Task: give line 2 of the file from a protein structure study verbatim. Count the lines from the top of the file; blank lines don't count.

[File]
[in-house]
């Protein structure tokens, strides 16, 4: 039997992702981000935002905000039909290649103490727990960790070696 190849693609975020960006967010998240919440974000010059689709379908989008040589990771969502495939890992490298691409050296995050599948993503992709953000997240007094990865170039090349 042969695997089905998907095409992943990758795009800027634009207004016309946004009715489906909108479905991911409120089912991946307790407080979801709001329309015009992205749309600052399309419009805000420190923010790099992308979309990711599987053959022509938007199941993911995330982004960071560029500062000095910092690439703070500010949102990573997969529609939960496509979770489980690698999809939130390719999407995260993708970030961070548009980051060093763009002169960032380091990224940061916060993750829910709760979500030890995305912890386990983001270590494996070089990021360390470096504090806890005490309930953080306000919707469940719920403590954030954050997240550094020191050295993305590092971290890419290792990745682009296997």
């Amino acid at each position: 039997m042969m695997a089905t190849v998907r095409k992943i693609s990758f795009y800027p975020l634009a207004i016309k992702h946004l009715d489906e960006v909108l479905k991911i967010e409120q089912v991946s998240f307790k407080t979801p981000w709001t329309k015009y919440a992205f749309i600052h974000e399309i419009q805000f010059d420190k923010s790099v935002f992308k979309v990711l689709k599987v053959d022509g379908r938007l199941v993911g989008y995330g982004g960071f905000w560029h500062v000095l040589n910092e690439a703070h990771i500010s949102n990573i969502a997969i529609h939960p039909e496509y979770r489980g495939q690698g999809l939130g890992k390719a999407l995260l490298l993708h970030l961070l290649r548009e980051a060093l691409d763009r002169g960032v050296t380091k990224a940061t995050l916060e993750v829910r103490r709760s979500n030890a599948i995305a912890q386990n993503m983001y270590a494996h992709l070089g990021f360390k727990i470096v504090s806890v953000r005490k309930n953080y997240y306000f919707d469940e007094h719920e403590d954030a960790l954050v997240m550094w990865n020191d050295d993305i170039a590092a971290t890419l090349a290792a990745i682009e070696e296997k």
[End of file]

């Protein structure tokens, strides 16, 4: 039997992702981000935002905000039909290649103490727990960790070696 190849693609975020960006967010998240919440974000010059689709379908989008040589990771969502495939890992490298691409050296995050599948993503992709953000997240007094990865170039090349 042969695997089905998907095409992943990758795009800027634009207004016309946004009715489906909108479905991911409120089912991946307790407080979801709001329309015009992205749309600052399309419009805000420190923010790099992308979309990711599987053959022509938007199941993911995330982004960071560029500062000095910092690439703070500010949102990573997969529609939960496509979770489980690698999809939130390719999407995260993708970030961070548009980051060093763009002169960032380091990224940061916060993750829910709760979500030890995305912890386990983001270590494996070089990021360390470096504090806890005490309930953080306000919707469940719920403590954030954050997240550094020191050295993305590092971290890419290792990745682009296997």